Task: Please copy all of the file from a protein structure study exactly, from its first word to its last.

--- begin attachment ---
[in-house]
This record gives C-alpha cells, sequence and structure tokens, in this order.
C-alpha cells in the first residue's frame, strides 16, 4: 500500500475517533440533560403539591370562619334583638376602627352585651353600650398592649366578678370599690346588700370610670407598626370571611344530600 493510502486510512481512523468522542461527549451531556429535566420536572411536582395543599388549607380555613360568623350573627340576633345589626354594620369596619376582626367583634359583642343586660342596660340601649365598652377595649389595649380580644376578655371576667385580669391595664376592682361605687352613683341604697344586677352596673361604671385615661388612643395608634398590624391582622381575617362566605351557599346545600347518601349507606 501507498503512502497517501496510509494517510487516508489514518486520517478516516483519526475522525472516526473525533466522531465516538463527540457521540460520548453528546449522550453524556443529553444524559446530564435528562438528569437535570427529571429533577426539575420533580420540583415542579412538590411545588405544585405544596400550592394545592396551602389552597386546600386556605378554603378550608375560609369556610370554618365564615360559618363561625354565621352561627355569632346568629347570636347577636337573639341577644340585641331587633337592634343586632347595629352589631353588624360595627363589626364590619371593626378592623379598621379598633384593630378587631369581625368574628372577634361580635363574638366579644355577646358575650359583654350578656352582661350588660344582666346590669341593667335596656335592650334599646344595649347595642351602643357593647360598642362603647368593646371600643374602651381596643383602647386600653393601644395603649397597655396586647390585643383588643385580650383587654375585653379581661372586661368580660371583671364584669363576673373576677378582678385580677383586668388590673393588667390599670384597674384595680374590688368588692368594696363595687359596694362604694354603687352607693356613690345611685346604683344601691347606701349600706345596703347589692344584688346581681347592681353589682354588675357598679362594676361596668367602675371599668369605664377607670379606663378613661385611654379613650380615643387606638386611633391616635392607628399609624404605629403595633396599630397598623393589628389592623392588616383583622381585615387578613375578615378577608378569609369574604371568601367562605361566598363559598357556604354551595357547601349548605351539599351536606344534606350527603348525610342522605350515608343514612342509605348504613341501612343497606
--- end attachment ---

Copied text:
[in-house]
This record gives C-alpha cells, sequence and structure tokens, in this order.
C-alpha cells in the first residue's frame, strides 16, 4: 500500500475517533440533560403539591370562619334583638376602627352585651353600650398592649366578678370599690346588700370610670407598626370571611344530600 493510502486510512481512523468522542461527549451531556429535566420536572411536582395543599388549607380555613360568623350573627340576633345589626354594620369596619376582626367583634359583642343586660342596660340601649365598652377595649389595649380580644376578655371576667385580669391595664376592682361605687352613683341604697344586677352596673361604671385615661388612643395608634398590624391582622381575617362566605351557599346545600347518601349507606 501507498503512502497517501496510509494517510487516508489514518486520517478516516483519526475522525472516526473525533466522531465516538463527540457521540460520548453528546449522550453524556443529553444524559446530564435528562438528569437535570427529571429533577426539575420533580420540583415542579412538590411545588405544585405544596400550592394545592396551602389552597386546600386556605378554603378550608375560609369556610370554618365564615360559618363561625354565621352561627355569632346568629347570636347577636337573639341577644340585641331587633337592634343586632347595629352589631353588624360595627363589626364590619371593626378592623379598621379598633384593630378587631369581625368574628372577634361580635363574638366579644355577646358575650359583654350578656352582661350588660344582666346590669341593667335596656335592650334599646344595649347595642351602643357593647360598642362603647368593646371600643374602651381596643383602647386600653393601644395603649397597655396586647390585643383588643385580650383587654375585653379581661372586661368580660371583671364584669363576673373576677378582678385580677383586668388590673393588667390599670384597674384595680374590688368588692368594696363595687359596694362604694354603687352607693356613690345611685346604683344601691347606701349600706345596703347589692344584688346581681347592681353589682354588675357598679362594676361596668367602675371599668369605664377607670379606663378613661385611654379613650380615643387606638386611633391616635392607628399609624404605629403595633396599630397598623393589628389592623392588616383583622381585615387578613375578615378577608378569609369574604371568601367562605361566598363559598357556604354551595357547601349548605351539599351536606344534606350527603348525610342522605350515608343514612342509605348504613341501612343497606